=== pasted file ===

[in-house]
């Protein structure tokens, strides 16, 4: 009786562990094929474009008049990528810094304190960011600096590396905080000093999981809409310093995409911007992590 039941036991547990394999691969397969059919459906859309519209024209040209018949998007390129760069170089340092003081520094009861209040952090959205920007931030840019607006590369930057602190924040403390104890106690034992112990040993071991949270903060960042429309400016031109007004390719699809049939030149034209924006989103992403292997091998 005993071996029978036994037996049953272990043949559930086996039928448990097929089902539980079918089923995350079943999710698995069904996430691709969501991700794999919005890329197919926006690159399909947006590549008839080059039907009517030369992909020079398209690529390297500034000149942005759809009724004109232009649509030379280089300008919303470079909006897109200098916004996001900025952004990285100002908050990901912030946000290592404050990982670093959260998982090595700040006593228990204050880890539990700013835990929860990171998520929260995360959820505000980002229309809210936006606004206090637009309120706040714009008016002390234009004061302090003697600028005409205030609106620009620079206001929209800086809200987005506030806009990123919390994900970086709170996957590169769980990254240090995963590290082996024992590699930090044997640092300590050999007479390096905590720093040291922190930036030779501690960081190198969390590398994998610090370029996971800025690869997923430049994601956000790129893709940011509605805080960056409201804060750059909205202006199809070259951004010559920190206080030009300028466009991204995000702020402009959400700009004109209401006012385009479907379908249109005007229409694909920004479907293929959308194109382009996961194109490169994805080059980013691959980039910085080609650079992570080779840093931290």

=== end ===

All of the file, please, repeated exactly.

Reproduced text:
[in-house]
């Protein structure tokens, strides 16, 4: 009786562990094929474009008049990528810094304190960011600096590396905080000093999981809409310093995409911007992590 039941036991547990394999691969397969059919459906859309519209024209040209018949998007390129760069170089340092003081520094009861209040952090959205920007931030840019607006590369930057602190924040403390104890106690034992112990040993071991949270903060960042429309400016031109007004390719699809049939030149034209924006989103992403292997091998 005993071996029978036994037996049953272990043949559930086996039928448990097929089902539980079918089923995350079943999710698995069904996430691709969501991700794999919005890329197919926006690159399909947006590549008839080059039907009517030369992909020079398209690529390297500034000149942005759809009724004109232009649509030379280089300008919303470079909006897109200098916004996001900025952004990285100002908050990901912030946000290592404050990982670093959260998982090595700040006593228990204050880890539990700013835990929860990171998520929260995360959820505000980002229309809210936006606004206090637009309120706040714009008016002390234009004061302090003697600028005409205030609106620009620079206001929209800086809200987005506030806009990123919390994900970086709170996957590169769980990254240090995963590290082996024992590699930090044997640092300590050999007479390096905590720093040291922190930036030779501690960081190198969390590398994998610090370029996971800025690869997923430049994601956000790129893709940011509605805080960056409201804060750059909205202006199809070259951004010559920190206080030009300028466009991204995000702020402009959400700009004109209401006012385009479907379908249109005007229409694909920004479907293929959308194109382009996961194109490169994805080059980013691959980039910085080609650079992570080779840093931290």